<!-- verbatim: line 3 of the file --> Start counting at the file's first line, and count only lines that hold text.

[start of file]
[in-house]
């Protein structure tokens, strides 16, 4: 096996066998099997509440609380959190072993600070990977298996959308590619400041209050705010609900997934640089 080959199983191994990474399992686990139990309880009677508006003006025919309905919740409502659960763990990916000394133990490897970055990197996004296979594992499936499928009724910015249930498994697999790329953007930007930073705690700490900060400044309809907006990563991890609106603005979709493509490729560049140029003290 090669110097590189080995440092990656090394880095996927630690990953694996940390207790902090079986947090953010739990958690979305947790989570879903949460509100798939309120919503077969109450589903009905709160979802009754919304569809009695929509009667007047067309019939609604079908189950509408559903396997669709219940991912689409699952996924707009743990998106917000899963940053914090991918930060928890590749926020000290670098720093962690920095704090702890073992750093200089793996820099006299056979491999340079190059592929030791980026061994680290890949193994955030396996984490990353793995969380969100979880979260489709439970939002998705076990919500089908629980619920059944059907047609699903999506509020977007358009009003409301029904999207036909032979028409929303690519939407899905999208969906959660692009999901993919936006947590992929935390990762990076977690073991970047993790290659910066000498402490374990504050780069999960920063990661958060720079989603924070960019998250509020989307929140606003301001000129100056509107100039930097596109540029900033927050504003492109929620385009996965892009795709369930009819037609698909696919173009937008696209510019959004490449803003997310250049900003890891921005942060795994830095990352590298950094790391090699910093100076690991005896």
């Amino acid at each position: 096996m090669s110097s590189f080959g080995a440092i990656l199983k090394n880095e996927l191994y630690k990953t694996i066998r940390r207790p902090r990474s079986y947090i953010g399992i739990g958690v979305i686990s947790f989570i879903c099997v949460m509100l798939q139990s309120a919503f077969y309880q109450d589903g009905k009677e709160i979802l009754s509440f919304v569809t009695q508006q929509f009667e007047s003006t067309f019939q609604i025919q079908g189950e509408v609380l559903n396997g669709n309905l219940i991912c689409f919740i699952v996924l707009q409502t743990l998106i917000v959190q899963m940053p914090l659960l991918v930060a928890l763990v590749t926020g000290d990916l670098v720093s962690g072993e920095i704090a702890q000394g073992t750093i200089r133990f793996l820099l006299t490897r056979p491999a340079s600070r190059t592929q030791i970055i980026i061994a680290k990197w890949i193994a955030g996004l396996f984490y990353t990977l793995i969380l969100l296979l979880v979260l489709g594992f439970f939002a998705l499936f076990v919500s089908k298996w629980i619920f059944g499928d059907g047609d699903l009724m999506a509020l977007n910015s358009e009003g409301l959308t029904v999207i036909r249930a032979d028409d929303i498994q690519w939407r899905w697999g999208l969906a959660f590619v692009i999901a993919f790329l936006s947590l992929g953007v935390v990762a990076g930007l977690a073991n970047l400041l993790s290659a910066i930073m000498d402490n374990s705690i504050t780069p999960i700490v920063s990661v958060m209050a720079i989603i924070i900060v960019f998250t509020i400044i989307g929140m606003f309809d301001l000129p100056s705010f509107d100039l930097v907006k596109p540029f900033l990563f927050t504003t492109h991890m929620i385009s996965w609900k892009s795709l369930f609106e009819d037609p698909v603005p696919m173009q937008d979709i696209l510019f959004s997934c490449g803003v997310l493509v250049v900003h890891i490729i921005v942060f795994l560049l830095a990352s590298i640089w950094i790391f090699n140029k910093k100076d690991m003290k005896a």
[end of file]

């Amino acid at each position: 096996m090669s110097s590189f080959g080995a440092i990656l199983k090394n880095e996927l191994y630690k990953t694996i066998r940390r207790p902090r990474s079986y947090i953010g399992i739990g958690v979305i686990s947790f989570i879903c099997v949460m509100l798939q139990s309120a919503f077969y309880q109450d589903g009905k009677e709160i979802l009754s509440f919304v569809t009695q508006q929509f009667e007047s003006t067309f019939q609604i025919q079908g189950e509408v609380l559903n396997g669709n309905l219940i991912c689409f919740i699952v996924l707009q409502t743990l998106i917000v959190q899963m940053p914090l659960l991918v930060a928890l763990v590749t926020g000290d990916l670098v720093s962690g072993e920095i704090a702890q000394g073992t750093i200089r133990f793996l820099l006299t490897r056979p491999a340079s600070r190059t592929q030791i970055i980026i061994a680290k990197w890949i193994a955030g996004l396996f984490y990353t990977l793995i969380l969100l296979l979880v979260l489709g594992f439970f939002a998705l499936f076990v919500s089908k298996w629980i619920f059944g499928d059907g047609d699903l009724m999506a509020l977007n910015s358009e009003g409301l959308t029904v999207i036909r249930a032979d028409d929303i498994q690519w939407r899905w697999g999208l969906a959660f590619v692009i999901a993919f790329l936006s947590l992929g953007v935390v990762a990076g930007l977690a073991n970047l400041l993790s290659a910066i930073m000498d402490n374990s705690i504050t780069p999960i700490v920063s990661v958060m209050a720079i989603i924070i900060v960019f998250t509020i400044i989307g929140m606003f309809d301001l000129p100056s705010f509107d100039l930097v907006k596109p540029f900033l990563f927050t504003t492109h991890m929620i385009s996965w609900k892009s795709l369930f609106e009819d037609p698909v603005p696919m173009q937008d979709i696209l510019f959004s997934c490449g803003v997310l493509v250049v900003h890891i490729i921005v942060f795994l560049l830095a990352s590298i640089w950094i790391f090699n140029k910093k100076d690991m003290k005896a």